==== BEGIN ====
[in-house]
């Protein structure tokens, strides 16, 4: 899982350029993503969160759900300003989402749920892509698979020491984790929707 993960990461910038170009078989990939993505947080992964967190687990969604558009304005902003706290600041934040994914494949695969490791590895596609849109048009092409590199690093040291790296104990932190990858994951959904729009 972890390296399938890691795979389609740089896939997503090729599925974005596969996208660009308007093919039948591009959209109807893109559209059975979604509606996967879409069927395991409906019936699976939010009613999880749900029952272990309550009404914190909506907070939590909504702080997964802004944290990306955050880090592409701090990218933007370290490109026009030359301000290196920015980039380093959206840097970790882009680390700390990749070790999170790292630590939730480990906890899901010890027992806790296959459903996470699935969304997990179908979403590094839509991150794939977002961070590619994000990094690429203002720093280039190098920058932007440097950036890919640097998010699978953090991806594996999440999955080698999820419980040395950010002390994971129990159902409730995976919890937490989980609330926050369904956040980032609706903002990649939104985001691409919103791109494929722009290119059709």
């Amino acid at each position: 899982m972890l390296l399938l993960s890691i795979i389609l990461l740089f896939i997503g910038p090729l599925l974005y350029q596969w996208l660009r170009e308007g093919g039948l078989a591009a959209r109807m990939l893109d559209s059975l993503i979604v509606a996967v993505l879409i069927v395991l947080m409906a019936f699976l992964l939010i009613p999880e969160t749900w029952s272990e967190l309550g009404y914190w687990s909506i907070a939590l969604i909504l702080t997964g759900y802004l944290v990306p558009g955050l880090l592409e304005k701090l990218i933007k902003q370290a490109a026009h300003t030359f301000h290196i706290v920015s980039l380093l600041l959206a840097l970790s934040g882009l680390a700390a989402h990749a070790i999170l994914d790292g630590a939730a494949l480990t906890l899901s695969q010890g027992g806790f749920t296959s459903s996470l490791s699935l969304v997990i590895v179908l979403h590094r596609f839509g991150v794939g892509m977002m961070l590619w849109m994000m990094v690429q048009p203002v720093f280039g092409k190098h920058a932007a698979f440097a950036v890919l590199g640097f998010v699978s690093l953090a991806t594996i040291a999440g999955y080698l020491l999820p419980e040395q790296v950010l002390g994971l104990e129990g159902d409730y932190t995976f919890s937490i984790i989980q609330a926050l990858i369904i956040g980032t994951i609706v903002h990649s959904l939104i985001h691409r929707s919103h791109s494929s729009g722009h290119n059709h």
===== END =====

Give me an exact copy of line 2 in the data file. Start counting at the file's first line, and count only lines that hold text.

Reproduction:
């Protein structure tokens, strides 16, 4: 899982350029993503969160759900300003989402749920892509698979020491984790929707 993960990461910038170009078989990939993505947080992964967190687990969604558009304005902003706290600041934040994914494949695969490791590895596609849109048009092409590199690093040291790296104990932190990858994951959904729009 972890390296399938890691795979389609740089896939997503090729599925974005596969996208660009308007093919039948591009959209109807893109559209059975979604509606996967879409069927395991409906019936699976939010009613999880749900029952272990309550009404914190909506907070939590909504702080997964802004944290990306955050880090592409701090990218933007370290490109026009030359301000290196920015980039380093959206840097970790882009680390700390990749070790999170790292630590939730480990906890899901010890027992806790296959459903996470699935969304997990179908979403590094839509991150794939977002961070590619994000990094690429203002720093280039190098920058932007440097950036890919640097998010699978953090991806594996999440999955080698999820419980040395950010002390994971129990159902409730995976919890937490989980609330926050369904956040980032609706903002990649939104985001691409919103791109494929722009290119059709």